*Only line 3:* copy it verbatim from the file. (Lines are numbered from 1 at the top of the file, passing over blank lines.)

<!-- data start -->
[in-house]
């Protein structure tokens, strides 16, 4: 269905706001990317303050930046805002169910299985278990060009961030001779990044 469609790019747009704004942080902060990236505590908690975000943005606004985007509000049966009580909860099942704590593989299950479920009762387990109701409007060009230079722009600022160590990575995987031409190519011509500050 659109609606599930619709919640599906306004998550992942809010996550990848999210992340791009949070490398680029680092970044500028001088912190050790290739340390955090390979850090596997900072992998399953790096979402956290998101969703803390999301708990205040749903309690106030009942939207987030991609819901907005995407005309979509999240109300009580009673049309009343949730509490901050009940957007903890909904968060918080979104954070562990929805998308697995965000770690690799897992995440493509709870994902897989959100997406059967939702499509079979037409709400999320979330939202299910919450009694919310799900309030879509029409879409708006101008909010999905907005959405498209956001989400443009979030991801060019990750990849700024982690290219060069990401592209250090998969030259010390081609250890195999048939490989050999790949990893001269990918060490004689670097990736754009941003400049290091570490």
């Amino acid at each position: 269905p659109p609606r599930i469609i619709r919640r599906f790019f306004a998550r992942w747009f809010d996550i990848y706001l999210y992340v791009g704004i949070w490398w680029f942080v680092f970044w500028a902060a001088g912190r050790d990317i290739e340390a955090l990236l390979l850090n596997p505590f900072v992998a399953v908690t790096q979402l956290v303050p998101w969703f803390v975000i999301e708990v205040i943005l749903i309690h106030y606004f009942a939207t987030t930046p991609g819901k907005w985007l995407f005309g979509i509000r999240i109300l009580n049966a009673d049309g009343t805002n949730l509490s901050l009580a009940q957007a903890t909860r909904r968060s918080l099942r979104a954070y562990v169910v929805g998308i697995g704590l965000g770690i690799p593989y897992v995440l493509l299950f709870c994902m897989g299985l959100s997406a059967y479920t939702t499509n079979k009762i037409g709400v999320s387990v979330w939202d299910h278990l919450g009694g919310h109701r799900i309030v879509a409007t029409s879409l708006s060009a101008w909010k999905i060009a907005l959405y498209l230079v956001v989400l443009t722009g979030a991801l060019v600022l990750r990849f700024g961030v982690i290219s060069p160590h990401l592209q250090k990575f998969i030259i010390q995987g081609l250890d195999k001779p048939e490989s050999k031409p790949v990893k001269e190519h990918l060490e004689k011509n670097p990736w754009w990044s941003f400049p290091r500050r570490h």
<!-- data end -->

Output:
């Amino acid at each position: 269905p659109p609606r599930i469609i619709r919640r599906f790019f306004a998550r992942w747009f809010d996550i990848y706001l999210y992340v791009g704004i949070w490398w680029f942080v680092f970044w500028a902060a001088g912190r050790d990317i290739e340390a955090l990236l390979l850090n596997p505590f900072v992998a399953v908690t790096q979402l956290v303050p998101w969703f803390v975000i999301e708990v205040i943005l749903i309690h106030y606004f009942a939207t987030t930046p991609g819901k907005w985007l995407f005309g979509i509000r999240i109300l009580n049966a009673d049309g009343t805002n949730l509490s901050l009580a009940q957007a903890t909860r909904r968060s918080l099942r979104a954070y562990v169910v929805g998308i697995g704590l965000g770690i690799p593989y897992v995440l493509l299950f709870c994902m897989g299985l959100s997406a059967y479920t939702t499509n079979k009762i037409g709400v999320s387990v979330w939202d299910h278990l919450g009694g919310h109701r799900i309030v879509a409007t029409s879409l708006s060009a101008w909010k999905i060009a907005l959405y498209l230079v956001v989400l443009t722009g979030a991801l060019v600022l990750r990849f700024g961030v982690i290219s060069p160590h990401l592209q250090k990575f998969i030259i010390q995987g081609l250890d195999k001779p048939e490989s050999k031409p790949v990893k001269e190519h990918l060490e004689k011509n670097p990736w754009w990044s941003f400049p290091r500050r570490h």